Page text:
Focus on the Family

How Childhood Experiences Impact Love Styles

Husband embracing his wife from the side. He's kissing her head, she's smiling and enjoying it.
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Our childhood experiences and the way our parents related to us have imprinted certain thought patterns and behaviors on us.

We put the kids to bed and collapsed on the couch. I picked up a magazine and began thumbing through it while my husband, Milan, sat quietly watching me. This was a familiar feeling; I knew he was taking my emotional temperature. I was hoping he would pick up the remote and turn on the TV.

“How are you?” he asked.

I felt myself getting annoyed. “Why do you keep asking me that? It’s the same answer: I’m fine.”

We were on the brink of the familiar, wearisome, repetitive discussion that would send us both to bed mad and frustrated. I tried to decline the invitation to do the same old dance. “I think there is a game on TV tonight,” I suggested.

Milan wasn’t deterred. “If you are fine, then why did it bother you when I hugged and kissed you when I came home from work. You’re distant. What’s going on?”

I tried to explain myself, “I was in the middle of cooking dinner and supervising homework, and you wanted me to drop everything. Why do you have to make such a big deal about it?”

The next steps of the dance were predictable. Milan would give me examples of my lack of affection and attentiveness, and I would tell him he was too needy and made me feel smothered.

Like many couples, we had a frustrating core pattern. For 15 years we did not understand this simple truth: Our marriage problems didn’t start in our marriage. There were childhood wounds beneath our most irritating behaviors.

The root of the problem

Our pattern of relating to others is set in motion long before each of us met our spouse. Our childhood experiences and the way our parents related to us have imprinted certain thought patterns and behaviors on us. Milan and I call these imprints “love styles.”

For a few of us, our early love lessons were ideal, and our love style is healthy and positive. Most of us, though, had some hurtful experiences resulting in a harmful imprint and impaired love style, and that can handicap our marriage relationship.

Naturally, all of us want to feel we are doing our best as spouses. To do our best, we have to take an honest look at what hinders us. Keep in mind that the goal isn’t to find fault with our parents. The goal is to acknowledge the truth of our childhood so we have a road map for growth and change.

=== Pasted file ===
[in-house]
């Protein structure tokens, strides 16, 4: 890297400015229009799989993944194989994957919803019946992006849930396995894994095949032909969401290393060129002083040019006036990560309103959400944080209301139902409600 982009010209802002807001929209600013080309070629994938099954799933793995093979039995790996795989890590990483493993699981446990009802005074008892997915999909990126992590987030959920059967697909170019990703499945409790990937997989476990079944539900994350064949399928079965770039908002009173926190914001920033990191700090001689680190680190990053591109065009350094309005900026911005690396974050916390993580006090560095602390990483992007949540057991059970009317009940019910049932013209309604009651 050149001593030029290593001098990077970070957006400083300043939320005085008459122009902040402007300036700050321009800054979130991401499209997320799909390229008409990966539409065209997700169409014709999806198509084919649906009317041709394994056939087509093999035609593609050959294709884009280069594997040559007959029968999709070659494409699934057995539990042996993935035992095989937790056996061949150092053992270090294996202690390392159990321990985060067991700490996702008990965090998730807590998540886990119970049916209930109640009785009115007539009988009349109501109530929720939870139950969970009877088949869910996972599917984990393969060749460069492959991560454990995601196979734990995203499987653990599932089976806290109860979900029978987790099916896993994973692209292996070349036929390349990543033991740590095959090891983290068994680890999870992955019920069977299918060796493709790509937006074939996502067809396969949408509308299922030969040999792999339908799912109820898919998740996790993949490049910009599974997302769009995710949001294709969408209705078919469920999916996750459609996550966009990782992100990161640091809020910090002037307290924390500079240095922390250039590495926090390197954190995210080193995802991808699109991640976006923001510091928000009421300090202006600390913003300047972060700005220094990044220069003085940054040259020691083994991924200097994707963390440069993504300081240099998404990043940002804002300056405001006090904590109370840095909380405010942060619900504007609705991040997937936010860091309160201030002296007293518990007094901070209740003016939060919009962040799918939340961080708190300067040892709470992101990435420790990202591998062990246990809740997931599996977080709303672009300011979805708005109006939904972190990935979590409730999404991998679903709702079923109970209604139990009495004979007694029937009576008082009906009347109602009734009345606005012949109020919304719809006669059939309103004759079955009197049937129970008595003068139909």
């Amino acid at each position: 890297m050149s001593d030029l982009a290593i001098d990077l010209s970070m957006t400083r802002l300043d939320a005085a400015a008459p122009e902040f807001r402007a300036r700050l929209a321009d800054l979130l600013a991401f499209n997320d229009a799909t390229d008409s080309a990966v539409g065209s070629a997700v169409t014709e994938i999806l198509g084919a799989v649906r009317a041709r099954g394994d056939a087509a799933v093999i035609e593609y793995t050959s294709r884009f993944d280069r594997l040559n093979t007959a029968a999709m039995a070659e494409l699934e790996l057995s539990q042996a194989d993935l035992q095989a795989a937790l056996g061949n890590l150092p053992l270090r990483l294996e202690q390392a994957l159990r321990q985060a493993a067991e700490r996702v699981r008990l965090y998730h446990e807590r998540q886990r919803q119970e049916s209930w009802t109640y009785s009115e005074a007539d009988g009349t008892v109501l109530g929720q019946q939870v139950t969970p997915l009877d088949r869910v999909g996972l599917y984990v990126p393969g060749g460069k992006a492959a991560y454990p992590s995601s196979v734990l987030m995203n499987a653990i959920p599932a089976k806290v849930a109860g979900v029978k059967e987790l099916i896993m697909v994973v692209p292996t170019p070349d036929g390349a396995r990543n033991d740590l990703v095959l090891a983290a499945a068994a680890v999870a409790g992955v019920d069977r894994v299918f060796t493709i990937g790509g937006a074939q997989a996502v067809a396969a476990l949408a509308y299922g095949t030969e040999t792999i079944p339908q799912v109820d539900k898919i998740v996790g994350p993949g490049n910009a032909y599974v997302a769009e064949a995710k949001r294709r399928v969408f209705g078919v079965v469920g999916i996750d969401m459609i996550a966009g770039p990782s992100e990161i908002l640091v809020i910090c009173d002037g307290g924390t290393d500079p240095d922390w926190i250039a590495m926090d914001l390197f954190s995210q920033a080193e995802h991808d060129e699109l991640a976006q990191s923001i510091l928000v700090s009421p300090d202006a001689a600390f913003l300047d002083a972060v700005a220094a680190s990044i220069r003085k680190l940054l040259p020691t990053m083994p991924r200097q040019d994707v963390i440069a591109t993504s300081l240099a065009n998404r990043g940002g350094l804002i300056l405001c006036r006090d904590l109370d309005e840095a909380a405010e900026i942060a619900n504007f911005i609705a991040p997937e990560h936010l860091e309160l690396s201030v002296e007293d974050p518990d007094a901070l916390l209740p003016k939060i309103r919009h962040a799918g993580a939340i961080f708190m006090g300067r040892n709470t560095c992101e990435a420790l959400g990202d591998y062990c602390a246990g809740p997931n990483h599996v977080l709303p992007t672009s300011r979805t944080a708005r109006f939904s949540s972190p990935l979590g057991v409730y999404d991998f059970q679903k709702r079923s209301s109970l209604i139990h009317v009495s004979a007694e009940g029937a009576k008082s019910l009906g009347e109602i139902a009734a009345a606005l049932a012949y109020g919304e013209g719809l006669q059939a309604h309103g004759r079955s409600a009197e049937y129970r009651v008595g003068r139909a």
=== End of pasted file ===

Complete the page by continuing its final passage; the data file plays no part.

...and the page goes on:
Five unhealthy love styles

There are five love styles that can leave marriages at a disadvantage: the avoider, the pleaser, the vacillator, the controller and the victim. Many people have several styles that come from several imprints in childhood, and often they see themselves using a blend of several styles in marriage. See if one or more of these describe you or your spouse.

The avoider

People with this love style often come from performance-based homes that encourage independence and minimize (even discourage) the expression of feelings or needs. Kids respond to insufficient comfort and nurturing by restricting their feelings and learning to take care of themselves. So, as adults, they avoid emotions and neediness both in themselves and others.

This was my love style. I never bonded with my parents or siblings. As Milan learned about my childhood memories, he understood why I was so independent and distant. He showed compassion to me for the things I had missed in childhood.

I admitted that as an avoider I didn’t look like Jesus. Jesus cried in the garden of Gethsemane and asked for support. Jesus showed His emotions. For me, growth meant learning to identify my needs and ask for help. I realized healing could occur if I would allow Milan to give me what I had missed out on as a child.

For avoiders, learning to identify and deal with feelings is like learning to play a new sport. It’s awkward and challenging at first, but the more we practice, the more comfortable it gets. Because our feelings tell us what we need, we must recognize and share them.

The pleaser

As children, pleasers try to be good to keep parents from worrying or being angry. Some kids in this environment become extremely well-behaved to compensate for an unruly, disabled or ill sibling. Pleasers often feel anxious, but they don’t receive comfort. Rather, they end up comforting the angry parent or calming the fears of the worried parent.